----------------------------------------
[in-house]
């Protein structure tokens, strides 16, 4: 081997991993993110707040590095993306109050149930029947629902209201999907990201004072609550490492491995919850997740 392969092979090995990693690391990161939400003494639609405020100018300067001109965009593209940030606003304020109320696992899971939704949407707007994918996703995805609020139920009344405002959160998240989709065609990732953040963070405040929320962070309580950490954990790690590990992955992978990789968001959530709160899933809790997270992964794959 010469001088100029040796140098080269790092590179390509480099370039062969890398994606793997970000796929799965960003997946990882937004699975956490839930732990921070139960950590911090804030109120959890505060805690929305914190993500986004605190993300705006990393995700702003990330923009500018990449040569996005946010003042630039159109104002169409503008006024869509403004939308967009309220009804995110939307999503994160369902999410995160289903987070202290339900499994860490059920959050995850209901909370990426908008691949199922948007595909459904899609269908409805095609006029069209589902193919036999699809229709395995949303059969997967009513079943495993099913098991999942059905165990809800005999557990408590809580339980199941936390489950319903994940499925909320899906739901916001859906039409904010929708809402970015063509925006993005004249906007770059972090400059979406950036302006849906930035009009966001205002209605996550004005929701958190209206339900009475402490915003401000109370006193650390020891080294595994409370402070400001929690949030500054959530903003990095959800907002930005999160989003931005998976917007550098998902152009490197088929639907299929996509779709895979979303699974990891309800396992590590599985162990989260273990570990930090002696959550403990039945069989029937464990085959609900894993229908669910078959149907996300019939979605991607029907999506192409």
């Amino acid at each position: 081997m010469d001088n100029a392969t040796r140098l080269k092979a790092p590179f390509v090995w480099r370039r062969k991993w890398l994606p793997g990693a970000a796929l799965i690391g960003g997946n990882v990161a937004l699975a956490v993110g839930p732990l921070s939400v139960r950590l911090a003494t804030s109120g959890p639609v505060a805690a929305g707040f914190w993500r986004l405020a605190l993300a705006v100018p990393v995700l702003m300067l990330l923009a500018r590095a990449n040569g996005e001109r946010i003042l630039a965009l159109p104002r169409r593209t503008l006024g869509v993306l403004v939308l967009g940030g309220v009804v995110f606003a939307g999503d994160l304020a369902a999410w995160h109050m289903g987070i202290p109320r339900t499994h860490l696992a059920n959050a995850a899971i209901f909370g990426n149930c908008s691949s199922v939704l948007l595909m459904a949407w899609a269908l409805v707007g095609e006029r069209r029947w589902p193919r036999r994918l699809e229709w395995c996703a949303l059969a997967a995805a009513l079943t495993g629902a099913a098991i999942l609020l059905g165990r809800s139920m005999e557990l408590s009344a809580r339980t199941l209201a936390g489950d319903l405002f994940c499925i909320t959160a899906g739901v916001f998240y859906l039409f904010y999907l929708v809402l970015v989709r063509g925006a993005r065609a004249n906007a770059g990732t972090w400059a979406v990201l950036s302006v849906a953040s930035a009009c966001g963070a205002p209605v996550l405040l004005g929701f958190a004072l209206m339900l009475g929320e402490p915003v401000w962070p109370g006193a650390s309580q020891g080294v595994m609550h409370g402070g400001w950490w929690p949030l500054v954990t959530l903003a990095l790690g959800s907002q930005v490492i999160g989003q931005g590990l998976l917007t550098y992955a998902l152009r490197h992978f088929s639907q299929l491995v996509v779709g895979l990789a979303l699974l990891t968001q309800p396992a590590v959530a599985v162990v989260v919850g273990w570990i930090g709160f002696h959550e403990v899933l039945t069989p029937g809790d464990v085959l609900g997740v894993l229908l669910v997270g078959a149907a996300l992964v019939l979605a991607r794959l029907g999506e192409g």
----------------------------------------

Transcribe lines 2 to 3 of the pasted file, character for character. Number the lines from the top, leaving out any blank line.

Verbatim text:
């Protein structure tokens, strides 16, 4: 081997991993993110707040590095993306109050149930029947629902209201999907990201004072609550490492491995919850997740 392969092979090995990693690391990161939400003494639609405020100018300067001109965009593209940030606003304020109320696992899971939704949407707007994918996703995805609020139920009344405002959160998240989709065609990732953040963070405040929320962070309580950490954990790690590990992955992978990789968001959530709160899933809790997270992964794959 010469001088100029040796140098080269790092590179390509480099370039062969890398994606793997970000796929799965960003997946990882937004699975956490839930732990921070139960950590911090804030109120959890505060805690929305914190993500986004605190993300705006990393995700702003990330923009500018990449040569996005946010003042630039159109104002169409503008006024869509403004939308967009309220009804995110939307999503994160369902999410995160289903987070202290339900499994860490059920959050995850209901909370990426908008691949199922948007595909459904899609269908409805095609006029069209589902193919036999699809229709395995949303059969997967009513079943495993099913098991999942059905165990809800005999557990408590809580339980199941936390489950319903994940499925909320899906739901916001859906039409904010929708809402970015063509925006993005004249906007770059972090400059979406950036302006849906930035009009966001205002209605996550004005929701958190209206339900009475402490915003401000109370006193650390020891080294595994409370402070400001929690949030500054959530903003990095959800907002930005999160989003931005998976917007550098998902152009490197088929639907299929996509779709895979979303699974990891309800396992590590599985162990989260273990570990930090002696959550403990039945069989029937464990085959609900894993229908669910078959149907996300019939979605991607029907999506192409």
């Amino acid at each position: 081997m010469d001088n100029a392969t040796r140098l080269k092979a790092p590179f390509v090995w480099r370039r062969k991993w890398l994606p793997g990693a970000a796929l799965i690391g960003g997946n990882v990161a937004l699975a956490v993110g839930p732990l921070s939400v139960r950590l911090a003494t804030s109120g959890p639609v505060a805690a929305g707040f914190w993500r986004l405020a605190l993300a705006v100018p990393v995700l702003m300067l990330l923009a500018r590095a990449n040569g996005e001109r946010i003042l630039a965009l159109p104002r169409r593209t503008l006024g869509v993306l403004v939308l967009g940030g309220v009804v995110f606003a939307g999503d994160l304020a369902a999410w995160h109050m289903g987070i202290p109320r339900t499994h860490l696992a059920n959050a995850a899971i209901f909370g990426n149930c908008s691949s199922v939704l948007l595909m459904a949407w899609a269908l409805v707007g095609e006029r069209r029947w589902p193919r036999r994918l699809e229709w395995c996703a949303l059969a997967a995805a009513l079943t495993g629902a099913a098991i999942l609020l059905g165990r809800s139920m005999e557990l408590s009344a809580r339980t199941l209201a936390g489950d319903l405002f994940c499925i909320t959160a899906g739901v916001f998240y859906l039409f904010y999907l929708v809402l970015v989709r063509g925006a993005r065609a004249n906007a770059g990732t972090w400059a979406v990201l950036s302006v849906a953040s930035a009009c966001g963070a205002p209605v996550l405040l004005g929701f958190a004072l209206m339900l009475g929320e402490p915003v401000w962070p109370g006193a650390s309580q020891g080294v595994m609550h409370g402070g400001w950490w929690p949030l500054v954990t959530l903003a990095l790690g959800s907002q930005v490492i999160g989003q931005g590990l998976l917007t550098y992955a998902l152009r490197h992978f088929s639907q299929l491995v996509v779709g895979l990789a979303l699974l990891t968001q309800p396992a590590v959530a599985v162990v989260v919850g273990w570990i930090g709160f002696h959550e403990v899933l039945t069989p029937g809790d464990v085959l609900g997740v894993l229908l669910v997270g078959a149907a996300l992964v019939l979605a991607r794959l029907g999506e192409g």